Up until now, my videos have been focused on weathering model trains, specifically factory-painted models. For the next few videos, I am shifting gears a little bit, for tips and advice on painting model trains. After all, when you start with undecorated models, one can have a lot more freedom not just in how they look, but there are forms of weathering that start from the ground up. This video looks at the foundations of painting undecorated models, including the use of primers as well as pre-shading.
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Spray can primers are easy to use, and are great for setting down base coats on either larger models or several models at once:
These are good quality primers. Even military modellers make use of the black in particular. You can’t go wrong with these:
Chaos Black: E
Corax White: c
The Army Painter
While the Army Painter primers also come in black and white, these links show some alternatives for some colours that would be useful to model railroaders:
Leather Brown: e
Fur Brown: S
(there’s a total of 22 different colours from this line)
Tamiya Fine Primers
Tamiya primers are extremely fine and work well with their own brands of paint. I have found that I need to clear-coat the first layer of paint to protect it as it sometimes rubs off. These primers only come in white and grey. These cans are also half the size of the Games Workshop and Army Painter cans.
A special note on automotive primers: I don’t recommend these for the fine detail of model trains. They do work well for things like model rocketry, but some of them can and do fill in detail, as they are designed to cover up imperfections on a full-sized car.
Using an airbrush gives the most amount of control for applying primers, and are becoming more common these days. Both Badger and Vallejo make polyurethane acrylic primers, where it used to be that airbrush primers, such as Gunze-Sangyo and Tamiya are lacquer based.
As an airbrush primer, these are my new favourite. I like how they go on, how they hug the detail, and how they do stick well to the surface. My only caution is to let the primer cure fully before you apply any sort of masking tape:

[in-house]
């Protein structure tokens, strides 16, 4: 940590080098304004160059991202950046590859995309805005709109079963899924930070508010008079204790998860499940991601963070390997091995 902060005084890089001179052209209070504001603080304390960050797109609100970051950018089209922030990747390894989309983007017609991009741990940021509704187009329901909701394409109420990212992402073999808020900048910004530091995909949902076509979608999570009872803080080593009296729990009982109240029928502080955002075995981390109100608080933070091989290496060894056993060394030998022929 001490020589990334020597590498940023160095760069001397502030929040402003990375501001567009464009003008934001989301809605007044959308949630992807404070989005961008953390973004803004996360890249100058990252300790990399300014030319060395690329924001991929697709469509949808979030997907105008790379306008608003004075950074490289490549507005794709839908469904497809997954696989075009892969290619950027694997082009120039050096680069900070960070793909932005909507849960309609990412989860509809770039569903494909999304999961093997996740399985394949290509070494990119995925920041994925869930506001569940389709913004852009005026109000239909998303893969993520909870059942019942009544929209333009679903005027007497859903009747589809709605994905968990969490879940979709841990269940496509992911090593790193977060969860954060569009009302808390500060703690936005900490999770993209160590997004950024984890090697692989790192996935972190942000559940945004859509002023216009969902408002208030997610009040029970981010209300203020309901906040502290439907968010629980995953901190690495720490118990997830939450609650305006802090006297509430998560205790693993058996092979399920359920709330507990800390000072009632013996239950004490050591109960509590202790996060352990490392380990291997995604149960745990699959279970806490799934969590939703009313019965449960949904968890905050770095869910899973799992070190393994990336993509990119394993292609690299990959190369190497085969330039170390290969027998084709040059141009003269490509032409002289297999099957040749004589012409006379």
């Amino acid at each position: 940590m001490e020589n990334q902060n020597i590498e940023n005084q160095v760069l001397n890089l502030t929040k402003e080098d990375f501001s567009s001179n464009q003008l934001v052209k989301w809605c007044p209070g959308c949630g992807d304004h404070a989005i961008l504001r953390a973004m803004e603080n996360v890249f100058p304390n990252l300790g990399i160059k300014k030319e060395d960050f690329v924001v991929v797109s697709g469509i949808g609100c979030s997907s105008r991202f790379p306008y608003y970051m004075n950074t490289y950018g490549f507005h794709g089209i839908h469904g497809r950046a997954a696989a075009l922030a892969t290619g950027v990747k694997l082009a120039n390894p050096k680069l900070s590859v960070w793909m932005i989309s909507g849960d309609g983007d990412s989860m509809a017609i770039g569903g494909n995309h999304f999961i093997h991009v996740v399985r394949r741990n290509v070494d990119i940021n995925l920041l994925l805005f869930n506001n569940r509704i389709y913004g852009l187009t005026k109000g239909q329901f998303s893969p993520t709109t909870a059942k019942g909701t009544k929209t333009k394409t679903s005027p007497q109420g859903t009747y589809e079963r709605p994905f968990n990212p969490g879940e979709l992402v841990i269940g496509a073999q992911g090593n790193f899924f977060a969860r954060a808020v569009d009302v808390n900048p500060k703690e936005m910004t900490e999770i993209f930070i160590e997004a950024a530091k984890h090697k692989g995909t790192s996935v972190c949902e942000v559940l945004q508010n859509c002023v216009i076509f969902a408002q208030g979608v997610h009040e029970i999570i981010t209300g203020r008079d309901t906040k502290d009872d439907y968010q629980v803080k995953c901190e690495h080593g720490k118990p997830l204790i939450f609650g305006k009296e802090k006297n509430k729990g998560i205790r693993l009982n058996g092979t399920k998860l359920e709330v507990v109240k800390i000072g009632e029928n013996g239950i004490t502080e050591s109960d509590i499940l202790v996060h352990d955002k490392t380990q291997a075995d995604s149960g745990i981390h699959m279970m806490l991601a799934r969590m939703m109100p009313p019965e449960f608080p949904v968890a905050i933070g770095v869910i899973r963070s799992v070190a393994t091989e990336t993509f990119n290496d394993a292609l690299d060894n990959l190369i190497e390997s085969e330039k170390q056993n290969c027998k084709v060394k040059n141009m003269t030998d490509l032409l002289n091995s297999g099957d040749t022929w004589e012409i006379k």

Stynylrez Black 4oz: N
Stynylrez White 4oz: p
Three pack – White/Black/Grey: b
6-tone pack: 2
I have not tried the Vallejo primers, but I am told they are good. Like Stynylrez, they are available in numerous colours. Follow one of these links, and they will lead to the different colour choices:
Tamiya Paint: Hull Red: 2
This isn’t a primer, but there are Hull Red style primers out there.
Grex Genesis XGi3 Airbrush Starter Set g
(Dual-action Gravity Feed airbrush, compressor, braided 6ft hose, and a getting started DVD)
This is an updated version of the combo set that I started with. The advantage of this newer version is that if you wanted to swap out needle sizes, it can be done with upgrade kits, and it comes with different sizes of paint cups. It comes with a 0.3mm needle as standard. This also comes with the same compressor that you saw in the video. I’ve been very happy with my setup. It has done everything I’ve asked it to. Fittings on this airbrush and hose are ⅛” which are compatible with Iwata hoses.
Grex Genesis XGi3 Airbrush alone: z
Equipment & Software:
Sony SLT-A55 DSLR (Link is for the A68) – v
Zoom H4n Handy Recorder: Y
Boya BY-M1 Universal Lavalier Microphone –
Manfrotto 190X Pro Tripod –
Adobe Creative Cloud:
Photoshop CC 2018, Premiere Pro CC 2018, Audition CC 2018, After Effects CC 2018.
Learn How to use them:
Music: “Engine No. 9” by Les Hooper
© 1981 Birch Island Music Press, Sole Selling Agent: C.L. Barnhouse Co., Oskaloosa, IA
Used with Permission
Picture of the B36-7 is from Rapido Trains and used for the purposes of illustration.